I have no relationship at all with the makers of Bohemia beer – Cuauhtémoc Moctezuma (owned by Heineken), but if I did, I imagine they would be wondering why I have yet to write about their German, Pilsener style offering – Bohemia beer. After all, I’ve been drinking it for some time now! While I don’t buy the beer from any stores locally, I have a glass or four every single time I visit my favorite, local Mexican restaurant. They have a number of American and Mexican brews, and a smattering of European, but I always order Bohemia!
I’ll share a little of the history of the Cuauhtémoc brewery before I move on to talking about their Bohemia offering. According to Wikipedia…
The Cuauhtémoc brewery was founded in Monterrey in 1890 by José Calderón Muguerza, José A. Muguerza, Francisco G. Sada Muguerza, Alberto Sada Muguerza, Isaac Garza Garza (brother in-law of Francisco and Alberto, married to their sister Consuelo Sada Muguerza), Joseph M. Schnaider, and Wilhelm Hasse, with capital of 150,000 pesos, starting with the Carta Blanca brand. Cuauhtémoc brewery produced its first beer barrel in 1893 and won first prize in the Chicago and Paris world fairs.
The history of this brewing company (now a subsidiary of Heineken) is rich and varied, but they are a powerhouse in Mexican brewing now, with plants in Monterrey, Tecate, Navojoa, Guadalajara, Toluca, Orizaba, since 2012 now have a plant in Chihuahua.
The brewery makes around 31 or so beers, with some you will know by heart – Carta Blanca (their first offering they still make) Dos Equis, Sol, and Tecate, and while Bohemia may not be their most famous offering, for me it’s one of their best.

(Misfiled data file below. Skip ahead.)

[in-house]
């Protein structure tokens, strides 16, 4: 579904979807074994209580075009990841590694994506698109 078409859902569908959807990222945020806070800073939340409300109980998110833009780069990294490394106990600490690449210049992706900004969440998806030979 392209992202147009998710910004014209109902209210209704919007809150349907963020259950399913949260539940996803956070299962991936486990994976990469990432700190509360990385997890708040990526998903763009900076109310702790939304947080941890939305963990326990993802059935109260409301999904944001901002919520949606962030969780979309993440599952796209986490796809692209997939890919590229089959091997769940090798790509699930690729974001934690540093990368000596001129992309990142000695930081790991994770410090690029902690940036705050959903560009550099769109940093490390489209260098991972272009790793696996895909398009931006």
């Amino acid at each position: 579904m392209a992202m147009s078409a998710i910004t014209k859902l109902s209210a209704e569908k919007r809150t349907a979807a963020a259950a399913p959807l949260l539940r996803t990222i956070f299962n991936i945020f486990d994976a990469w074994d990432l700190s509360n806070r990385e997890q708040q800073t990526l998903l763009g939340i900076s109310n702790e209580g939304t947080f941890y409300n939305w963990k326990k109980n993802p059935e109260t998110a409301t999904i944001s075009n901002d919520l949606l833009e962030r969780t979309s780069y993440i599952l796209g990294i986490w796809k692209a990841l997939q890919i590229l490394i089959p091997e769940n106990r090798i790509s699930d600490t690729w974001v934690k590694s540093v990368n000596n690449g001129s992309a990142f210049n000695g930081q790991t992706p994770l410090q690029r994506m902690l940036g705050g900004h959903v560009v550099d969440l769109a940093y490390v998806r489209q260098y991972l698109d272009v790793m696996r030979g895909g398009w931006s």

A pale Pilsener, Bohemia takes name from the Czech region that these types of Pilseners come from, and is 5.30% ABV (alcohol by volume). It’s bottled, canned, and offered on tap year-round, and I’ll say that even if you are not a fan of pale Pilsener’s, you should give Bohemia a try!
A smattering of reviews I read online suggested the beer is too watery, very malty with little hoppiness, but smooth and drinkable. For the most part, I’ll agree with that generality, but Pilseners are often “watery” anyway, and not normally overly hoppy to start with. This light hoppiness in the offering I think pairs very well with some of the spicier dishes you get with Mexican quisine.
What I really like about Bohemia is how drinkable and smooth it is, and the citrusy (almost an apple) flavor of the beer. The beer has a wonderful golden color, and is only slightly darker than most offerings of this type, but it has good carbonation and lacing for a Pilsener, with a decent head on it.
Bottom line is this is just a really good beer, especially paired with Mexican food, and is my go-to beer when I’m chowing down on some tacos, chimichangas, or a nice, spicy chicken breast w/ mole’ sauce! The next time you are dining out at your favorite Mexican restaurant, check to see if they have Bohemia, and order a glass if they do! You might be like me, and order more than just one!